However, the propagation of peace does not come without cost – or criticism for that matter. With building delays that hindered its completion for well over a year, many cynics have denounced the Calgary Peace Bridge for its cost, which they claim ran well over budget. The Canadian Taxpayers Federation (CTF) placed the bridge on a short list for its annual award for the most wasteful project in Canada when it comes to the use of taxpayers’ money. However, city officials countered these accusations, stating that the final cost would likely be about $30,400 per square meters, making it more economical than similar bridges that cater to the needs of pedestrians and cyclists. Other criticism has concerned the contract for Calatrava’s services, which in the opinion of some was granted without competition from other sources – in particular designers native to Calgary or Canada.

Nevertheless, there are those that have stood up to support the bridge – maintaining in the spirit of John Lennon that it’s time to “give peace a chance.” Speaking to this directive, these proponents say that it’s “time to put down our arms, stop the whining and complaining and embrace” a beautiful architectural creation that promotes peace – in a city of peace. In retrospect, they argue that the Peace Bridge is more economical than 2 other pedestrian bridges recently constructed in Fort Edmonton and Winnipeg – respectively costing $34,000 and $50,000 per metre. Officially, the Peace Bridge finally came in at $30,000 per metre. All things considered, they support Calatrava’s aesthetic masterpiece because “for its symbolic importance as a measure of where our city is heading, for its functional utility and its aesthetic quality, it was money well spent.”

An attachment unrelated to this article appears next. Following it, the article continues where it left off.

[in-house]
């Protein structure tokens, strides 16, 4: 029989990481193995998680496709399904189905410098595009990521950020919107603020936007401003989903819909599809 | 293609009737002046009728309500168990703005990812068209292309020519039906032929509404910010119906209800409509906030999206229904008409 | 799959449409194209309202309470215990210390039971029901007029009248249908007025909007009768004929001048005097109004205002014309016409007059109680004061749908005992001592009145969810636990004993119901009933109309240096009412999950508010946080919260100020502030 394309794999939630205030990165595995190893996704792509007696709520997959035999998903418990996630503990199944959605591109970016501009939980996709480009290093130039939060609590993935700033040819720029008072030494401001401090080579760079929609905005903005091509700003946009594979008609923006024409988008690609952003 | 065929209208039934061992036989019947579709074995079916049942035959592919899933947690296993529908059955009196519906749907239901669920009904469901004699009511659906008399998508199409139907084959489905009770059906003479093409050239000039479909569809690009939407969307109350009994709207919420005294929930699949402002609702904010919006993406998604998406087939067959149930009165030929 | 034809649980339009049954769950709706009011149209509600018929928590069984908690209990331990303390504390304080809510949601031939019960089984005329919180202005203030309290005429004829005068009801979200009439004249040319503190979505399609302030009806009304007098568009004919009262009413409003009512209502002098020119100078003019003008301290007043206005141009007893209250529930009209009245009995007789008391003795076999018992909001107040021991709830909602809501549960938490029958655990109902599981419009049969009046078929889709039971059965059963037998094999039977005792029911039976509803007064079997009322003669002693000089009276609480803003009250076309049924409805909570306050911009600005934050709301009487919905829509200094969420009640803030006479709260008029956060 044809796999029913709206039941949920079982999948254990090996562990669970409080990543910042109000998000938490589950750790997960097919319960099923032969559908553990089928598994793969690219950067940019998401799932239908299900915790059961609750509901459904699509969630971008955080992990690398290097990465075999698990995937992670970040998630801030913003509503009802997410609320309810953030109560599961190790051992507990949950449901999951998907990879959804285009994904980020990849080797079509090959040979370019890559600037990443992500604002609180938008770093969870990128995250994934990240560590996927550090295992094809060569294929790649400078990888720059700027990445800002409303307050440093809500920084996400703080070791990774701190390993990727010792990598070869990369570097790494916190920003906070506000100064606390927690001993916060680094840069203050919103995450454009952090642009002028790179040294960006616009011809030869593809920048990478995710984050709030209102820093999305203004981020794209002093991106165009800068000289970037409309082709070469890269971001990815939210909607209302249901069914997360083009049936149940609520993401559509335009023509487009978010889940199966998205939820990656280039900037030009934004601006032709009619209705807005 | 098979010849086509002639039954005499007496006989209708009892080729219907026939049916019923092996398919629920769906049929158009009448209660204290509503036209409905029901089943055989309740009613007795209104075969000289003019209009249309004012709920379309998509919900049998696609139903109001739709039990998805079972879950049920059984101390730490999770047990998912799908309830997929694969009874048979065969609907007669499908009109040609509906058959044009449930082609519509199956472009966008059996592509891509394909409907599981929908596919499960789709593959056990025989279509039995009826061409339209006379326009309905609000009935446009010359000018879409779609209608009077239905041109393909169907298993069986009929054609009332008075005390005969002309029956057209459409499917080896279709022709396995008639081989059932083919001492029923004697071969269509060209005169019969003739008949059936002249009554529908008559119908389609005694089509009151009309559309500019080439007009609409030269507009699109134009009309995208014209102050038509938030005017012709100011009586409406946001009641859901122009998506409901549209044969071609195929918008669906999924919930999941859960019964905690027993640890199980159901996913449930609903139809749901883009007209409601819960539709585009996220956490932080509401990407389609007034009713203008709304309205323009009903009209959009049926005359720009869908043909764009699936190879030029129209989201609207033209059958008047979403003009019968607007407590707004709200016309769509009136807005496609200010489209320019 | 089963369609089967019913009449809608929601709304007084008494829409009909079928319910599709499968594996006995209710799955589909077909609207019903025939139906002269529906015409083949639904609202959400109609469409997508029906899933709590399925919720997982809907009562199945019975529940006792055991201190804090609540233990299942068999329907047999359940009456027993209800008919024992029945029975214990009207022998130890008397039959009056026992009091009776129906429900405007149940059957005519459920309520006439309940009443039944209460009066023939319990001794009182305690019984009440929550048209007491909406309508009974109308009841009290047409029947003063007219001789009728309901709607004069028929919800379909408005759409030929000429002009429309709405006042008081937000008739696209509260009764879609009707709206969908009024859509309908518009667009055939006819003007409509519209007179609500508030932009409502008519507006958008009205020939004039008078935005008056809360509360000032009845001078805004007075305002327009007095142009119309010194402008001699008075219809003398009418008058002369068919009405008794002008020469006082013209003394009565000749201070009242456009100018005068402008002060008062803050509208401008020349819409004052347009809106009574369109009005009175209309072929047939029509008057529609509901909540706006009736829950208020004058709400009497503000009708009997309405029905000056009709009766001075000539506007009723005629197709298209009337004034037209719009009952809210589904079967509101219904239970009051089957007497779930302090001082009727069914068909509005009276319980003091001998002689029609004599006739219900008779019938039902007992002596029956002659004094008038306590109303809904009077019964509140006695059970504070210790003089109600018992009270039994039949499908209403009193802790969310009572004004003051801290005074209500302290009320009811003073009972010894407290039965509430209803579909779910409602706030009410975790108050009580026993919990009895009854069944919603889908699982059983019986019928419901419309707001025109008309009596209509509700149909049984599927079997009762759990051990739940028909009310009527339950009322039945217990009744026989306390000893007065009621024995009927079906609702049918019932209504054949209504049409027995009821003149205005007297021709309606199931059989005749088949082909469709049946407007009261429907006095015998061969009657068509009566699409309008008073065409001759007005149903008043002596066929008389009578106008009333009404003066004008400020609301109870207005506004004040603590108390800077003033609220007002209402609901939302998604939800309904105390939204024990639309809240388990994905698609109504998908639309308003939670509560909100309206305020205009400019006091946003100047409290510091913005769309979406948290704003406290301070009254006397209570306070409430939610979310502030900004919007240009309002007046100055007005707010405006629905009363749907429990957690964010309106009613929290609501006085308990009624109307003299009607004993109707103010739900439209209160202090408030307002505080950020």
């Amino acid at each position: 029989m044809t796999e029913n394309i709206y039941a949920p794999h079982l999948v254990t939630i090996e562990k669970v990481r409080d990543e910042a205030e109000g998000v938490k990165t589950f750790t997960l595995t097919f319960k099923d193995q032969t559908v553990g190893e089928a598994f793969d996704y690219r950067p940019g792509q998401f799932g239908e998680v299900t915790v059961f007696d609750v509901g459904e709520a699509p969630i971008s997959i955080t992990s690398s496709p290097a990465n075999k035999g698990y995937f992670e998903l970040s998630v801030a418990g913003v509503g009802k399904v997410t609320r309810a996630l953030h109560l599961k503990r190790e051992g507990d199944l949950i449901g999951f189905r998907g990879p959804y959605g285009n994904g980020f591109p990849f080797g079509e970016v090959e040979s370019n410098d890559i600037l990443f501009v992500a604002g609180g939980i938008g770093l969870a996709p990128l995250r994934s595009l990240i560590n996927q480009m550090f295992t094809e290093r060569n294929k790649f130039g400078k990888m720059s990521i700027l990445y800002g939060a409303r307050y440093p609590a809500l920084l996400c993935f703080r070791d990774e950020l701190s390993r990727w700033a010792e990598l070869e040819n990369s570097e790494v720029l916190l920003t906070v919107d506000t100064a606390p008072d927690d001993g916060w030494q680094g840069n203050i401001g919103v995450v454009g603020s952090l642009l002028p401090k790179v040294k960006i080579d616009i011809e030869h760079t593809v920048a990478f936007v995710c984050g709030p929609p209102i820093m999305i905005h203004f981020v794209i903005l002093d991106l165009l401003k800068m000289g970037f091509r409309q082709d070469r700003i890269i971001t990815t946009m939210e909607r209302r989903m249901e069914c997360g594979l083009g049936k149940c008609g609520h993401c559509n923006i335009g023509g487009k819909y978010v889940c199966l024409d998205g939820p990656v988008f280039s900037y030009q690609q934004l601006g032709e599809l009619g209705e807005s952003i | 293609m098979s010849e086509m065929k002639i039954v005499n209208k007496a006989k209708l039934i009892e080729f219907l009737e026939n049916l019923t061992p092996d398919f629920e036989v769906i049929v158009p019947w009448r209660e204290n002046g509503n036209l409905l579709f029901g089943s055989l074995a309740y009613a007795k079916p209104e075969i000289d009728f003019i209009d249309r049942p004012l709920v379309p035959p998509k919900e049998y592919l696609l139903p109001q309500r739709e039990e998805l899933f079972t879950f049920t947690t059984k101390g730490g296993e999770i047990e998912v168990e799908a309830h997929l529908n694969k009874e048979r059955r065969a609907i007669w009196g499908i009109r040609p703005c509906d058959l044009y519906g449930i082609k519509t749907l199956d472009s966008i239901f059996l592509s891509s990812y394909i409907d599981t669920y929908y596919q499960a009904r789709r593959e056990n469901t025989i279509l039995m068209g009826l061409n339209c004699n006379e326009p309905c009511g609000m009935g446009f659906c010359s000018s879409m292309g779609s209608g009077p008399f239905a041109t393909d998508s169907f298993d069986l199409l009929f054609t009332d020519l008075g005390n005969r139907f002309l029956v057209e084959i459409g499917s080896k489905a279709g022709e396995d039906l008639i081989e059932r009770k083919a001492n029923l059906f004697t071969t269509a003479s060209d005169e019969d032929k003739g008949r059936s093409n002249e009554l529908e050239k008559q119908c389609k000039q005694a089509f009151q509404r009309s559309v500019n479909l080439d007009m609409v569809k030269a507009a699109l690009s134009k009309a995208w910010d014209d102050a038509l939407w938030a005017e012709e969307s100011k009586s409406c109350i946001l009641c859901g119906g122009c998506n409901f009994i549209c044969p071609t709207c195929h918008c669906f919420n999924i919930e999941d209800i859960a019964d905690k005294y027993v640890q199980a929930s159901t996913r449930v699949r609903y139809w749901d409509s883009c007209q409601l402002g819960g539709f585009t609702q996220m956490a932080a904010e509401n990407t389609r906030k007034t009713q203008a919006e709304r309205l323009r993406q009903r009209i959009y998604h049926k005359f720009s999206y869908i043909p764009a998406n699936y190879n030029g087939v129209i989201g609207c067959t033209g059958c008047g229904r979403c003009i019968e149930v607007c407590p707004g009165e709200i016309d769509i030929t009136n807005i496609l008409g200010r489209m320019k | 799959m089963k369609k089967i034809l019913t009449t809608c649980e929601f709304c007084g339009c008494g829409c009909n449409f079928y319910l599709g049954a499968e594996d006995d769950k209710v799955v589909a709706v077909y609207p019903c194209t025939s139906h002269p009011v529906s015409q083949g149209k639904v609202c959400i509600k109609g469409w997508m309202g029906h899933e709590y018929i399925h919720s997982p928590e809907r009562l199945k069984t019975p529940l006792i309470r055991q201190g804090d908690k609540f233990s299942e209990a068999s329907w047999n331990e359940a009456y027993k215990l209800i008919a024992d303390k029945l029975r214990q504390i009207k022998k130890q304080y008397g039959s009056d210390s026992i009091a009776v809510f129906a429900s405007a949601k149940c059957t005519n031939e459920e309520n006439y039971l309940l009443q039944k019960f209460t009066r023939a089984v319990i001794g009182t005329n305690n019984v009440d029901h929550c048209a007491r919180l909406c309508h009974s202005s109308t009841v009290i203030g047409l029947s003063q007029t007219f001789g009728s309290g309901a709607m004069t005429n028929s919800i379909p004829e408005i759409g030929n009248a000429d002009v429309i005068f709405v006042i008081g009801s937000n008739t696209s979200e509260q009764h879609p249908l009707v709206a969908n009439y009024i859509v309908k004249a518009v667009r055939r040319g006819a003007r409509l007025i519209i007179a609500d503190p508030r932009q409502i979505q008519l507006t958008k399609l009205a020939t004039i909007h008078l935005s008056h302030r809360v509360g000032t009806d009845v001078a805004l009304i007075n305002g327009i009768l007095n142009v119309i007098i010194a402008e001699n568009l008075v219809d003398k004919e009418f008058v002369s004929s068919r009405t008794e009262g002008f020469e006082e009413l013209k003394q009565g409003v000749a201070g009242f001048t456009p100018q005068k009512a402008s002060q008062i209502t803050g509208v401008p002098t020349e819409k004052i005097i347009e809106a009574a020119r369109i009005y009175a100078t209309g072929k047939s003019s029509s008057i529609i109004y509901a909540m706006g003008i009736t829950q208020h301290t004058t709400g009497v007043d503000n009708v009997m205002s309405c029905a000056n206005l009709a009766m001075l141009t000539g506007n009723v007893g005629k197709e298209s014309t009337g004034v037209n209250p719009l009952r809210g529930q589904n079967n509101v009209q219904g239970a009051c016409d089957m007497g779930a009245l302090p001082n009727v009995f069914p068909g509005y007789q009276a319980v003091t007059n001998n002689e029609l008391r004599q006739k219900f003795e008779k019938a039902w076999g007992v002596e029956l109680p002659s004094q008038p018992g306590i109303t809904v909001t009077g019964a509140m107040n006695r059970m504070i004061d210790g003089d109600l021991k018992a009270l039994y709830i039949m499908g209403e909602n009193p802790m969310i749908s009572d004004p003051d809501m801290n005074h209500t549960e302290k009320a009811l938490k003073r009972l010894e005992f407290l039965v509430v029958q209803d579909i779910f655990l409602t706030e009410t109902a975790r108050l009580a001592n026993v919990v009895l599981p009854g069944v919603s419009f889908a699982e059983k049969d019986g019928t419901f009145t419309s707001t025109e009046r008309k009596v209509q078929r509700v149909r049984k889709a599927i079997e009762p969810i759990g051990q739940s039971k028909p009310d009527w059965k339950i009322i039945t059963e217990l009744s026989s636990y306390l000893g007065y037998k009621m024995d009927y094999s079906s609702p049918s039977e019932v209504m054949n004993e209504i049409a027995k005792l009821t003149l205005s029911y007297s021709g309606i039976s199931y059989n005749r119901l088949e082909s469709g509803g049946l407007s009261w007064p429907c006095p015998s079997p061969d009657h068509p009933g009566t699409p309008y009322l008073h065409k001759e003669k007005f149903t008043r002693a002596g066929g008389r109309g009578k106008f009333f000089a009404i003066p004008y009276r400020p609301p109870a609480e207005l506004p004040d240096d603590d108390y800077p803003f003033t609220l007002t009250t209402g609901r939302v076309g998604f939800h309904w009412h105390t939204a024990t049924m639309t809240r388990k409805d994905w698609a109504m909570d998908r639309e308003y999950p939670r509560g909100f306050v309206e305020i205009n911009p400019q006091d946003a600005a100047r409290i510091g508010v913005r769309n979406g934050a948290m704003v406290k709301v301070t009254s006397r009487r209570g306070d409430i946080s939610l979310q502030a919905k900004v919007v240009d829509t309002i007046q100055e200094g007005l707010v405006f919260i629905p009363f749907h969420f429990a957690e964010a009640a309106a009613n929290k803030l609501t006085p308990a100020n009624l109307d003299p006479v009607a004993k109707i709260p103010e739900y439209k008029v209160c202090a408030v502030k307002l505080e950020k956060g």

The Calgary Peace Bridge Is a Pathway For Pedestrians and Cyclists

It doesn’t take much to imagine the concept of a bridge as a monument devoted to the fallen victims of terrorism. An aesthetically beautiful bridge, arching across a creek in Washington D. C. – complete with a plaque of dedication – would be kind of nice actually. Don’t forget to participate in our poll below.

You can help promote the establishment of a monument dedicated to all American victims of terrorism, whether they died at home or abroad, by clicking the link above and signing the petition. Nothing is asked but your signature for a good cause.


About jrcclark

On October 2, 2001, scarcely one month after the horrors of 911, Representative Jim Turner of Texas introduced H. R. 2982 to the House of Representatives, calling for “the establishment of a memorial to victims who died as a result of terrorist acts against the United States or its people, at home or abroad.” The resolution was amended by the Committee on Resources in June of 2002 and eventually approved on September 25, 2002 on a “motion to suspend the rules and pass the bill.” It was sent to the Senate Committee on Energy and Natural Resources, but it has languished there ever since – in effect dead and going nowhere. In 2008, this Senate Committee considered making Dark Elegy, the work of a New York sculptor who lost a son in the bombing of Pan Am flight 103 over Lockerbie, Scotland, as the monument called for in H. R. 2982. However, the committee turned down the touching and thought-provoking sculptures of Suse Ellen Lowenstein – on the grounds that “…as compelling and impressive a proposal as has been made for the memorial in question, that we believe that, for the time being, that it relates to a very specific incident and should be treated as such rather than as a generic monument to victims of terrorism for all time.” Today the resolution seems forgotten, and it is the purpose of this website to promote a petition to the House of Representatives and the Senate Committee on Energy and Natural Resources, requesting that H. R. 2982 be reconsidered and revisited.